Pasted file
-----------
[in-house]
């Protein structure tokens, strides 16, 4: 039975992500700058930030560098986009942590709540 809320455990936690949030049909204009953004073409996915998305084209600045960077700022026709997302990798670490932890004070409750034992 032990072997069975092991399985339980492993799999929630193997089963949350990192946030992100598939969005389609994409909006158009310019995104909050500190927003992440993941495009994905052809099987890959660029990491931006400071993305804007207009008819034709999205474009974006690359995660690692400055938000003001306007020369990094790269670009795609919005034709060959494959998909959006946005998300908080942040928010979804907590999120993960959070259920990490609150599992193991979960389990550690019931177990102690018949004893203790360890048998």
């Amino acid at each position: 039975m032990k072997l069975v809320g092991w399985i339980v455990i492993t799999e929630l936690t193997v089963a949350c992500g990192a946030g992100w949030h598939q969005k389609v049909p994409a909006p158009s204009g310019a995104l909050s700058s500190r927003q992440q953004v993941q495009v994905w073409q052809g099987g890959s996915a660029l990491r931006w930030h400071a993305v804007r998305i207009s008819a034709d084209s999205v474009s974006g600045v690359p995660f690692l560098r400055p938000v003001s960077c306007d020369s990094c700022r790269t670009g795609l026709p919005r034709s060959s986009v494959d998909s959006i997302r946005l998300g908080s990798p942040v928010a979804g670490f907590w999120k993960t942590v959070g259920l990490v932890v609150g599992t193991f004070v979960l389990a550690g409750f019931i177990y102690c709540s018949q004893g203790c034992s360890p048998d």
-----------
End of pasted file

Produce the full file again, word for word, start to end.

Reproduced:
[in-house]
């Protein structure tokens, strides 16, 4: 039975992500700058930030560098986009942590709540 809320455990936690949030049909204009953004073409996915998305084209600045960077700022026709997302990798670490932890004070409750034992 032990072997069975092991399985339980492993799999929630193997089963949350990192946030992100598939969005389609994409909006158009310019995104909050500190927003992440993941495009994905052809099987890959660029990491931006400071993305804007207009008819034709999205474009974006690359995660690692400055938000003001306007020369990094790269670009795609919005034709060959494959998909959006946005998300908080942040928010979804907590999120993960959070259920990490609150599992193991979960389990550690019931177990102690018949004893203790360890048998």
């Amino acid at each position: 039975m032990k072997l069975v809320g092991w399985i339980v455990i492993t799999e929630l936690t193997v089963a949350c992500g990192a946030g992100w949030h598939q969005k389609v049909p994409a909006p158009s204009g310019a995104l909050s700058s500190r927003q992440q953004v993941q495009v994905w073409q052809g099987g890959s996915a660029l990491r931006w930030h400071a993305v804007r998305i207009s008819a034709d084209s999205v474009s974006g600045v690359p995660f690692l560098r400055p938000v003001s960077c306007d020369s990094c700022r790269t670009g795609l026709p919005r034709s060959s986009v494959d998909s959006i997302r946005l998300g908080s990798p942040v928010a979804g670490f907590w999120k993960t942590v959070g259920l990490v932890v609150g599992t193991f004070v979960l389990a550690g409750f019931i177990y102690c709540s018949q004893g203790c034992s360890p048998d």